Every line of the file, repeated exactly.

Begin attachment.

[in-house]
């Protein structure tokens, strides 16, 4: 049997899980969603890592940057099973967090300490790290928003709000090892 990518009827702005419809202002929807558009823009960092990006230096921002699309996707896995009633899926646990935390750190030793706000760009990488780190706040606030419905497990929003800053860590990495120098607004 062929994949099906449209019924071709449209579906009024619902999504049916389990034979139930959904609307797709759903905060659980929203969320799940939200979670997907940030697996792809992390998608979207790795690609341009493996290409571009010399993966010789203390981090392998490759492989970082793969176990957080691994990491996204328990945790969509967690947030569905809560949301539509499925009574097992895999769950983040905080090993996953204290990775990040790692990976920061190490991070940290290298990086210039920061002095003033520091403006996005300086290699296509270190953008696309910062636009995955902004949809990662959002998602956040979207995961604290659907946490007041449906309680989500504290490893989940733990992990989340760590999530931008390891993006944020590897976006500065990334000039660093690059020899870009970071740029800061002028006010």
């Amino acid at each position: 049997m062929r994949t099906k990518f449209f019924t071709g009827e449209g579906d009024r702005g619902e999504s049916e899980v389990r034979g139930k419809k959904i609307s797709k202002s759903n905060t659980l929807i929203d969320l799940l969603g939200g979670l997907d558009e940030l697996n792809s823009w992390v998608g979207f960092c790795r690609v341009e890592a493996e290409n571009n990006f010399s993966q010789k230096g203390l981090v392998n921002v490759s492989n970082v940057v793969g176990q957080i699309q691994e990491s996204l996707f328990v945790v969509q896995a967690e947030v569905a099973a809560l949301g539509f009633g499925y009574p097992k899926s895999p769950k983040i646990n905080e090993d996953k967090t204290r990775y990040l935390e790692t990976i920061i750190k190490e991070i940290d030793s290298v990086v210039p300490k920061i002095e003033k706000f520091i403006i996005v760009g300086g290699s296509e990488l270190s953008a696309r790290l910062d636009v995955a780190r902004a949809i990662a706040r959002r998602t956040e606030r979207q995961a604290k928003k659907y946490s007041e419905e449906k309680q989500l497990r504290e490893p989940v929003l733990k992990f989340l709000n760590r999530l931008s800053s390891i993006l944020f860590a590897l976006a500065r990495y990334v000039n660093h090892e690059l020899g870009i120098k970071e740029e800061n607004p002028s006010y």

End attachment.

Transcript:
[in-house]
């Protein structure tokens, strides 16, 4: 049997899980969603890592940057099973967090300490790290928003709000090892 990518009827702005419809202002929807558009823009960092990006230096921002699309996707896995009633899926646990935390750190030793706000760009990488780190706040606030419905497990929003800053860590990495120098607004 062929994949099906449209019924071709449209579906009024619902999504049916389990034979139930959904609307797709759903905060659980929203969320799940939200979670997907940030697996792809992390998608979207790795690609341009493996290409571009010399993966010789203390981090392998490759492989970082793969176990957080691994990491996204328990945790969509967690947030569905809560949301539509499925009574097992895999769950983040905080090993996953204290990775990040790692990976920061190490991070940290290298990086210039920061002095003033520091403006996005300086290699296509270190953008696309910062636009995955902004949809990662959002998602956040979207995961604290659907946490007041449906309680989500504290490893989940733990992990989340760590999530931008390891993006944020590897976006500065990334000039660093690059020899870009970071740029800061002028006010």
């Amino acid at each position: 049997m062929r994949t099906k990518f449209f019924t071709g009827e449209g579906d009024r702005g619902e999504s049916e899980v389990r034979g139930k419809k959904i609307s797709k202002s759903n905060t659980l929807i929203d969320l799940l969603g939200g979670l997907d558009e940030l697996n792809s823009w992390v998608g979207f960092c790795r690609v341009e890592a493996e290409n571009n990006f010399s993966q010789k230096g203390l981090v392998n921002v490759s492989n970082v940057v793969g176990q957080i699309q691994e990491s996204l996707f328990v945790v969509q896995a967690e947030v569905a099973a809560l949301g539509f009633g499925y009574p097992k899926s895999p769950k983040i646990n905080e090993d996953k967090t204290r990775y990040l935390e790692t990976i920061i750190k190490e991070i940290d030793s290298v990086v210039p300490k920061i002095e003033k706000f520091i403006i996005v760009g300086g290699s296509e990488l270190s953008a696309r790290l910062d636009v995955a780190r902004a949809i990662a706040r959002r998602t956040e606030r979207q995961a604290k928003k659907y946490s007041e419905e449906k309680q989500l497990r504290e490893p989940v929003l733990k992990f989340l709000n760590r999530l931008s800053s390891i993006l944020f860590a590897l976006a500065r990495y990334v000039n660093h090892e690059l020899g870009i120098k970071e740029e800061n607004p002028s006010y």